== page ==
To turn taps on a smartphone into footsteps in a storefront, Chubbies, the direct-to-consumer brand best known for its short shorts, is spending more than it ever has before on ad spend for the holidays.

Retailers and consultants say it’s especially crucial this year for big-box retailers and DTC brands alike to bridge the gap between mobile purchases and store visits. This holiday season, 18 percent of all U.S. consumer spending is projected to be driven from a smartphone or a tablet, up threefold from last year, according to eMarketer. Still, brick-and-mortar storefronts are far from dead. Physical stores accounted for 84 percent of holiday sales last year, according to Garner L2.

So, Chubbies must seamlessly integrate brick-and-mortar and e-commerce sales teams to succeed, said Bill Friend, vp of Fluent Commerce, a consultant for companies such as Target and Nine West.

Like many of its apparel peers that cater to younger cohorts, Chubbies plans to spend a majority of its ad dollars on mobile social media platforms, including Facebook, Twitter and — the largest slice of its budget — Instagram. The increase of mobile marketing dollars seeks to not only bolster only purchases but also to drive customers into stores.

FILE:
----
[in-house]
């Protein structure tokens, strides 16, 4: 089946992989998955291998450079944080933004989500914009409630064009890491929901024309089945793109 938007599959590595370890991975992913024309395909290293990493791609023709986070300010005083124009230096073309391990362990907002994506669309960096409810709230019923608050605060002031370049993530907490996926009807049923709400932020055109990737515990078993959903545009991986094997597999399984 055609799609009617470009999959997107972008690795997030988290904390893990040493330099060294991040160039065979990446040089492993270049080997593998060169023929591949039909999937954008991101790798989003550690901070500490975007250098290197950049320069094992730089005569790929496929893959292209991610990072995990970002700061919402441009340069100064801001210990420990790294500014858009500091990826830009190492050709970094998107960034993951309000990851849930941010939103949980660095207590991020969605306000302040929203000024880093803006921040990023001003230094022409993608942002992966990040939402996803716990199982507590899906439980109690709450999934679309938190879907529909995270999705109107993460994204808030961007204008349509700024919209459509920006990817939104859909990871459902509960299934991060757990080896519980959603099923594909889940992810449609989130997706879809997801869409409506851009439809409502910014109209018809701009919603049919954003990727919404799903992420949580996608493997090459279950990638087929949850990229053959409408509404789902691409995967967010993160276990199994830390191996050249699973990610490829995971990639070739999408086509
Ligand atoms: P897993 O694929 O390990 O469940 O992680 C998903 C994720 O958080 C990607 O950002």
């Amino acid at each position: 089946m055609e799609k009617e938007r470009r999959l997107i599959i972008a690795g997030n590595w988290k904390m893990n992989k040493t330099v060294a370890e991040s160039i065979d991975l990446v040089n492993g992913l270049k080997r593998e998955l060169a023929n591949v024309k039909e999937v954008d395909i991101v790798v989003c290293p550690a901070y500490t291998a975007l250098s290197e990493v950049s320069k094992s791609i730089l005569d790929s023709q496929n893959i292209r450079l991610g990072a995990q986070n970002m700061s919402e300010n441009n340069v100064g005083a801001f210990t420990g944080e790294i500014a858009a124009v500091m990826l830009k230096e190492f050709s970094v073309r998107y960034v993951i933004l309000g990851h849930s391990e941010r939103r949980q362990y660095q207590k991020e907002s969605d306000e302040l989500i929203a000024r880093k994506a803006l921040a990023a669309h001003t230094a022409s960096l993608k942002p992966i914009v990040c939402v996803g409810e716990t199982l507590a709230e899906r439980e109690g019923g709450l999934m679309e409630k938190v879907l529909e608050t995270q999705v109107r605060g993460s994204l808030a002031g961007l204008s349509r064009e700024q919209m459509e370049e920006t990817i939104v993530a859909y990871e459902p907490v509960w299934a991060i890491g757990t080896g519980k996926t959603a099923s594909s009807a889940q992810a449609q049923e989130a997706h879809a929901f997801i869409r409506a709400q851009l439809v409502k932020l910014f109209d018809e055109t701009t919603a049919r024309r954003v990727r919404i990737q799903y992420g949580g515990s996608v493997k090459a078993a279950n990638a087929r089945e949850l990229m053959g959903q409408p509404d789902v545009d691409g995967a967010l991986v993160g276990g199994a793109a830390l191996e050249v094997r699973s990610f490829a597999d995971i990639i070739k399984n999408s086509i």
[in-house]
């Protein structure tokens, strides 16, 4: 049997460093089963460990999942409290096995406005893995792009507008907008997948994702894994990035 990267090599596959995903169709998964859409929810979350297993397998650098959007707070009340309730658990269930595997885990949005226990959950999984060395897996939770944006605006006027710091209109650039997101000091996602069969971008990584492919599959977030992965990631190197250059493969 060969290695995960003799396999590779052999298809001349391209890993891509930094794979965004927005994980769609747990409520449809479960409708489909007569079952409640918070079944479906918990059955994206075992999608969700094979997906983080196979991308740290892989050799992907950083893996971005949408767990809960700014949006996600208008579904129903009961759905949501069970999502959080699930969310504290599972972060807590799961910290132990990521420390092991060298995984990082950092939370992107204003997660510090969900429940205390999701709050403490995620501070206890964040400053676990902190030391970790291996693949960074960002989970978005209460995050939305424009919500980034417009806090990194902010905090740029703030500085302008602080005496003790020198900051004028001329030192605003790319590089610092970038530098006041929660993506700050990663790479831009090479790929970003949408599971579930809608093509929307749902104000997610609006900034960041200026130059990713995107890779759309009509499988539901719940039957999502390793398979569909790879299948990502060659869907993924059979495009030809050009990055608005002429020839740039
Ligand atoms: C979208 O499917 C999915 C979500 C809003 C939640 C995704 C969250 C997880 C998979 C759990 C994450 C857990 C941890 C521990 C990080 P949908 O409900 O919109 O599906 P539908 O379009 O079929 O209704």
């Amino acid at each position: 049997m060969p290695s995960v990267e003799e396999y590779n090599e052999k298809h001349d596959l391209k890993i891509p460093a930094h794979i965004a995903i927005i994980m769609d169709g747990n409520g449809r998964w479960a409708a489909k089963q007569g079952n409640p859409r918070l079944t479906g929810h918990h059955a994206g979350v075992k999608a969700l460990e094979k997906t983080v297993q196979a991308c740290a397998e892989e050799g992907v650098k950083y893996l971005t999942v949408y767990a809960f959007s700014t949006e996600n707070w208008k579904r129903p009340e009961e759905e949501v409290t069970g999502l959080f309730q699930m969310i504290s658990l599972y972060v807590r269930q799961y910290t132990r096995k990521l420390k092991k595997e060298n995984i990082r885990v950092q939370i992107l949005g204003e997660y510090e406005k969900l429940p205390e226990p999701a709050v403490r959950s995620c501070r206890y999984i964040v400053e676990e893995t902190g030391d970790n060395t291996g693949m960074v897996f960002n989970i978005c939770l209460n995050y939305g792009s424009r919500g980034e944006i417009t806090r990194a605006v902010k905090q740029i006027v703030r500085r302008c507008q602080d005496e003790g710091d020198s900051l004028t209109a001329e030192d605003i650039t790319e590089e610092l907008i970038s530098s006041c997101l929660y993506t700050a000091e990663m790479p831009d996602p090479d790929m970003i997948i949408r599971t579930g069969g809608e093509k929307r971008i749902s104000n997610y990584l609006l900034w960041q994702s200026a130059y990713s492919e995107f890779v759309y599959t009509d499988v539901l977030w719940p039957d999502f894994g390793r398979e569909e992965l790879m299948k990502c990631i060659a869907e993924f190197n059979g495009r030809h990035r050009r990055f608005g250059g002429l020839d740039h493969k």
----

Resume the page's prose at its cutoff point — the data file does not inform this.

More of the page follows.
“We’re going to be doing a lot to push in-store traffic, and mobile appears to be the best vehicle for that,” said Tom Montgomery, the company’s chief marketing officer. “We have not done that before.”

Montgomery declined to comment on exact advertising figures, but he said the company’s mobile ad spending has “steadily” increased each year around the holidays. And this year, the company will spend more than it’s ever spent before on mobile, to the tune of 88 percent of its overall ad dollars, up from 80 percent two years ago.

Using Instagram influencers is designed to get customers into the store. Future placements, for instance, could feature a model who lives near a Chubbies outlet sporting a pair of short-shorts on Instagram, with the store geographically specified in the post’s location.

Chubbies’ priority is figuring out how to get customers to visit one its seven stores, where the value of average checkouts is much higher.

The stakes are increasingly higher for retailers to reach customers via mobile over the holidays. According to a report by marketing platform Nanigans, marketers spend a quarter of their ad budgets over Black Friday/Cyber Monday weekend. Meanwhile, mobile ads in 2018 are expected to account for 34 percent of all U.S. ad spend, for the first time surpassing television ad dollars, also according to eMarketer.

“Having an integrated end-to-end scenario, where it’s not just combining online shopping and offline shopping, but it’s integrating mobile and social and all those things — it’s critical,” said Friend. 

As retailers look to rope customers into stores via mobile ads, Dallas Lawrence, svp and head of communications at programmatic advertising company OpenX, said the result will be better, more personal mobile ads that appeal to customers on an individual level.

“This is the early days,” said Lawrence. “I think this will be a wake-up call for holiday shopping. It will have significant impacts, and positive impacts, on the quality and relevance of advertising going forward.”

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